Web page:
Feeds

Opera auditions for iPhone browser spot

Much better for one-handed operation

The essential guide to IT transformation

Opera Software will be demonstrating its eponymous browser on Apple's iPhone next week, but don't expect to see it popping up in iTunes any time soon.

The announcement comes ahead of Mobile World Congress, the industry's annual shindig in Barcelona, where Opera Software will be demonstrating Opera Mini running on an iPhone to show it's faster than Safari. It will be hoping to force Apple into accepting the alternative browser of choice into iTunes.

Opera Mini is the Java-based version of Opera Mobile, offering greater handset compatibility with less integration than is possible using a native application. The iPhone doesn't support Java, so this will be a native application with the Mini feature set - though differences between the two are minimal these days.

Safari does a decent job rendering the internet on an iPhone - putting it side-by-side with Opera Mobile shows two very credible options. Opera is better for one-handed operation: making a better stab at guessing the ideal zoom level for reading, but Opera lacks the infinite zoom of the iPhone, so it's swings and roundabouts.

Opera's big sell is the "turbo" feature, which caches and compresses content at Opera's servers to reduce bandwidth and increase download speeds. We've liked Turbo before, but the iPhone's Safari browser is pretty impressive too. Putting the two side by side, we find Opera Turbo shaving off a second or two in loading times. This is not enough to make a huge difference to the browsing experience, unless one was working over a very slow connection.

Not that Apple is likely to allow Opera's browser onto its baby. Opera Software won't even be submitting the iPhone version for approval prior to showing it to journalists next week, clearly in the hope of embarrassing Apple into approving something Cupertino has made it very clear wouldn't be allowed.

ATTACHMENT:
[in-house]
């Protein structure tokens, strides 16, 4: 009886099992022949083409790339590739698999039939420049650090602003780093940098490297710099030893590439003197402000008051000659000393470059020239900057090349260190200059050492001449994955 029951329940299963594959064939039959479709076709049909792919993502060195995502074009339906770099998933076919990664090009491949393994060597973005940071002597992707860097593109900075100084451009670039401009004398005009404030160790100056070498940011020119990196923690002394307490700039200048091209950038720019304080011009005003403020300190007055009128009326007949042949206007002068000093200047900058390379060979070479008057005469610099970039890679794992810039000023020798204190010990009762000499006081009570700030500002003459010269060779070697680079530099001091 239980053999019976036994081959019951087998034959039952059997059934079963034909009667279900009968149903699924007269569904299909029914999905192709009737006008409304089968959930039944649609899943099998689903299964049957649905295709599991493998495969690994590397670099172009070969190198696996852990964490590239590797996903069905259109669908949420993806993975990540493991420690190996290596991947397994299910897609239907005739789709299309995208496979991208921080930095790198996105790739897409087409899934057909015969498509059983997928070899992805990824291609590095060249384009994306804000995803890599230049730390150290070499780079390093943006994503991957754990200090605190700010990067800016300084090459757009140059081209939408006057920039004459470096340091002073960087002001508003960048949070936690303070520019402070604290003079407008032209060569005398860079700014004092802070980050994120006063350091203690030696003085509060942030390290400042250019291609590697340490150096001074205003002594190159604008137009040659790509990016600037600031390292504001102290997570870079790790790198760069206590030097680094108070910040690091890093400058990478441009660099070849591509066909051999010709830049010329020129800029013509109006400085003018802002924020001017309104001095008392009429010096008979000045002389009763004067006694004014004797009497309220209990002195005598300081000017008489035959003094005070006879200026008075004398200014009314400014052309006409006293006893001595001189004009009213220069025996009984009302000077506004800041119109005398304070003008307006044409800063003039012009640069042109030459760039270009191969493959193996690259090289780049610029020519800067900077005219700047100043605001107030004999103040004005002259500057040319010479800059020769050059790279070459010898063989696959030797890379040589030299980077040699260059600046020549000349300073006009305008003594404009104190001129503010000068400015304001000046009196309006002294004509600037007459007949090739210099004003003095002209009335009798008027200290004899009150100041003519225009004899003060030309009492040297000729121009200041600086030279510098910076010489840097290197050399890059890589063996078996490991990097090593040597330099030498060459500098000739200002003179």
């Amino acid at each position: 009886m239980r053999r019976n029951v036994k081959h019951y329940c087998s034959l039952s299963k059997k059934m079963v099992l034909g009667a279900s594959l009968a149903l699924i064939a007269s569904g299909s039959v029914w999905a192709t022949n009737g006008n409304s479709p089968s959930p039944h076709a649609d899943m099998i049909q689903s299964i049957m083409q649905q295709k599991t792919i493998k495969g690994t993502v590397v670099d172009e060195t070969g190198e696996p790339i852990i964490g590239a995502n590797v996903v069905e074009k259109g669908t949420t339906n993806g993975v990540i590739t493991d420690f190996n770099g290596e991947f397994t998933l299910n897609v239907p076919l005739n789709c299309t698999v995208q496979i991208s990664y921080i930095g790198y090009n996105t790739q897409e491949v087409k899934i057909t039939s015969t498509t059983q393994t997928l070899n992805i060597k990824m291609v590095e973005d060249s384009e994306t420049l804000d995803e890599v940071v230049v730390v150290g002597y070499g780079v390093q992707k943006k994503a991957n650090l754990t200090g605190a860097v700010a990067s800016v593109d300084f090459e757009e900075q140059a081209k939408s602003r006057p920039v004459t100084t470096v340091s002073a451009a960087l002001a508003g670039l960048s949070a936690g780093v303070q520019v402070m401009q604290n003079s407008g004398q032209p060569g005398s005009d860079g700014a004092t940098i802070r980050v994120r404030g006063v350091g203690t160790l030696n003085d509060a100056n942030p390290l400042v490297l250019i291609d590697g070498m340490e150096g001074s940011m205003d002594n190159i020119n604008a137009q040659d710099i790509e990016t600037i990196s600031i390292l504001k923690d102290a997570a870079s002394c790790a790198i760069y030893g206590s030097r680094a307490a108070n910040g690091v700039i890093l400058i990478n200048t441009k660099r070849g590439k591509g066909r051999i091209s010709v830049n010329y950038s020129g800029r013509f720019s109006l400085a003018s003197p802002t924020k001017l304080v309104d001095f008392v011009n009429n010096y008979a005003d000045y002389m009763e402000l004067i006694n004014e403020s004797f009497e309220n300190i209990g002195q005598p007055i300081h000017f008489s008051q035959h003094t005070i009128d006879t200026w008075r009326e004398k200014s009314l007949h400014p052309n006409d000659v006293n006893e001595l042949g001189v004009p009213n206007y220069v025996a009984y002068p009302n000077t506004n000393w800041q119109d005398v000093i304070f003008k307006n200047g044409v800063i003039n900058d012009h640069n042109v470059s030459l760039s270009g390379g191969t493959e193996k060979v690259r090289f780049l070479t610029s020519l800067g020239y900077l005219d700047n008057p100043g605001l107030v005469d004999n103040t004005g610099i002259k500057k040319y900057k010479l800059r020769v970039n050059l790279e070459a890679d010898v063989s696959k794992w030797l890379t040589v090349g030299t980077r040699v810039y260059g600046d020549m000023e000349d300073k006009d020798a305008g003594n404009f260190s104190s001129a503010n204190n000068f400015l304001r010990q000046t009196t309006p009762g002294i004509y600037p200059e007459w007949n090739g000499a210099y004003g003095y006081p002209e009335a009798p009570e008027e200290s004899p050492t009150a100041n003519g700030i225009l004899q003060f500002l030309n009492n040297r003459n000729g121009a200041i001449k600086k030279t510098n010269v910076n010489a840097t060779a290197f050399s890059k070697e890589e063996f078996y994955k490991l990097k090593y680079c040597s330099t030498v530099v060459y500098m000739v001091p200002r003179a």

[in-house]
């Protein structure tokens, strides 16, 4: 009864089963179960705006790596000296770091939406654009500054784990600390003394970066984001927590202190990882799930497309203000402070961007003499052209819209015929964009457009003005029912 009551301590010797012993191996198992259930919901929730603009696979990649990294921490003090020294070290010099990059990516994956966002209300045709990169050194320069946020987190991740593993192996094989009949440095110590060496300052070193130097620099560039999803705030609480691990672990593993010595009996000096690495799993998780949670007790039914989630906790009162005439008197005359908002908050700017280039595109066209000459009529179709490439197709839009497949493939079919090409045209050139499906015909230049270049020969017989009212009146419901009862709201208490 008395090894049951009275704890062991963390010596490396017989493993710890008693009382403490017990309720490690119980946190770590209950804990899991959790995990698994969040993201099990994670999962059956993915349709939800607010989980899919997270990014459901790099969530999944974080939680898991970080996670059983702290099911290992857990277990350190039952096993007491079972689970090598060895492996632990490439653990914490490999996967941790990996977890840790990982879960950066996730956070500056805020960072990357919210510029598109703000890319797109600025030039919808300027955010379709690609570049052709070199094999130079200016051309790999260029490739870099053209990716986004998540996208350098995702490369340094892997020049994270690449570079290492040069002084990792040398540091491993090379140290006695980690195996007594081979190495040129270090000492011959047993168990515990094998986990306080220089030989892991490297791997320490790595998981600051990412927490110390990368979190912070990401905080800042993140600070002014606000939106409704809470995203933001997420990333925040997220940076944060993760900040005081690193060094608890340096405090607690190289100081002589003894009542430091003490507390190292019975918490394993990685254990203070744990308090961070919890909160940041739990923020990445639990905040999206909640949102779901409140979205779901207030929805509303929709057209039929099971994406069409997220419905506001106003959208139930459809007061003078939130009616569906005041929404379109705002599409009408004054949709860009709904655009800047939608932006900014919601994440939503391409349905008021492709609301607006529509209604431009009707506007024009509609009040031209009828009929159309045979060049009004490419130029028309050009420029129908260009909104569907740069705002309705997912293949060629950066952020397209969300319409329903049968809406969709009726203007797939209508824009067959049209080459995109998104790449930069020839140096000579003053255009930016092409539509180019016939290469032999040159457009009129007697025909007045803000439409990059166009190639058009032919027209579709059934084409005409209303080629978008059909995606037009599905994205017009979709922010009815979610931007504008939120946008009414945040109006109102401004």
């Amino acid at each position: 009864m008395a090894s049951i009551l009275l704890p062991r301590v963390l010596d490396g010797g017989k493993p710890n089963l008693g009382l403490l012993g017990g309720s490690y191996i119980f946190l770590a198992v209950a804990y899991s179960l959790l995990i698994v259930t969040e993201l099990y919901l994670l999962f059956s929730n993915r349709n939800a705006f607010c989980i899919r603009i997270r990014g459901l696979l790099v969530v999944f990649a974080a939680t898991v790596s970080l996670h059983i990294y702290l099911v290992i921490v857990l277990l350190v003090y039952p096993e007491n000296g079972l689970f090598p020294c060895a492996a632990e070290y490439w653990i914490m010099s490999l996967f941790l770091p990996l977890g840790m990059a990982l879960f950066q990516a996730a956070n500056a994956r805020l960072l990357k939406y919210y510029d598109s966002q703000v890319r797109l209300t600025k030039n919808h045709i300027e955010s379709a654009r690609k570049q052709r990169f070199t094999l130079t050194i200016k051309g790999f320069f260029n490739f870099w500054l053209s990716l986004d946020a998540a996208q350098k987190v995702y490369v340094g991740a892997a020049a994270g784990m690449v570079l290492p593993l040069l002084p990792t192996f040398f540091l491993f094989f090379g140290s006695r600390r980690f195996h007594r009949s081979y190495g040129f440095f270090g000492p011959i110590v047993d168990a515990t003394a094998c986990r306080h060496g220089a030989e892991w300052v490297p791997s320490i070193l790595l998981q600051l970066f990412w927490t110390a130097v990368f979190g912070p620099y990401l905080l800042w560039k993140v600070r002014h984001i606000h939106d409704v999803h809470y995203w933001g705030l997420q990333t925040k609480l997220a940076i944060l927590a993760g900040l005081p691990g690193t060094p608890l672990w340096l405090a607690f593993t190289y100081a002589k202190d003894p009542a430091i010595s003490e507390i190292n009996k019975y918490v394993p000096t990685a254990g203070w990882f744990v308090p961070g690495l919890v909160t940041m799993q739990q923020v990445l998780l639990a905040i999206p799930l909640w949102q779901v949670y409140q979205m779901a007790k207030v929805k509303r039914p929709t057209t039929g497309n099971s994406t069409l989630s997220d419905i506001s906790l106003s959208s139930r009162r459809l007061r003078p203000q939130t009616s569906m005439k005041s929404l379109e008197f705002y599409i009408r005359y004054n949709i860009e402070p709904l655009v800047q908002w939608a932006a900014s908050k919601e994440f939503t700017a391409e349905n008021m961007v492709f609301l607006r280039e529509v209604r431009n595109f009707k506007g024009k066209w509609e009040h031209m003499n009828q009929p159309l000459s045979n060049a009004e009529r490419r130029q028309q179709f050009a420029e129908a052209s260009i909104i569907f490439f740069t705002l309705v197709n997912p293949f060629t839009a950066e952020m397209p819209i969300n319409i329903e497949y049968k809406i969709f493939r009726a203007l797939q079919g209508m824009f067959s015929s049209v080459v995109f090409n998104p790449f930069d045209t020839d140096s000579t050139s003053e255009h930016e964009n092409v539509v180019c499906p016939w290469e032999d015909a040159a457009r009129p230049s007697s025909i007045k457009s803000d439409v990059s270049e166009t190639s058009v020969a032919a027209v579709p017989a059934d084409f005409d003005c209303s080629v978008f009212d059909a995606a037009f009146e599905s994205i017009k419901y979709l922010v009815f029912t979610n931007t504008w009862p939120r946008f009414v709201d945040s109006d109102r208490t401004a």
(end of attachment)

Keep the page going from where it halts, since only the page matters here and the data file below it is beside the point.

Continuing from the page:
Apple thinks an alternative browser would confuse users, just as an alternative e-mail or music download client would, and they're probably right. iPhone users don't want choice, they want simplicity, and Apple will continue to provide that for them no matter what the Norwegians show journalists next week. ®

The essential guide to IT transformation

More from The Register

next story
6 Obvious Reasons Why Facebook Will Ban This Article (Thank God)
Clampdown on clickbait ... and El Reg is OK with this
So, Apple won't sell cheap kit? Prepare the iOS garden wall WRECKING BALL
It can throw the low cost race if it looks to the cloud
Time Warner Cable customers SQUEAL as US network goes offline
A rude awakening: North Americans greeted with outage drama
Shoot-em-up: Sony Online Entertainment hit by 'large scale DDoS attack'
Games disrupted as firm struggles to control network
BT customers face broadband and landline price hikes
Poor punters won't be affected, telecoms giant claims
EE plonks 4G in UK Prime Minister's backyard
OK, his constituency. Brace yourself for EXTRA #selfies
prev story

Whitepapers

Top 10 endpoint backup mistakes
Avoid the ten endpoint backup mistakes to ensure that your critical corporate data is protected and end user productivity is improved.
Implementing global e-invoicing with guaranteed legal certainty
Explaining the role local tax compliance plays in successful supply chain management and e-business and how leading global brands are addressing this.
Backing up distributed data
Eliminating the redundant use of bandwidth and storage capacity and application consolidation in the modern data center.
The essential guide to IT transformation
ServiceNow discusses three IT transformations that can help CIOs automate IT services to transform IT and the enterprise
Next gen security for virtualised datacentres
Legacy security solutions are inefficient due to the architectural differences between physical and virtual environments.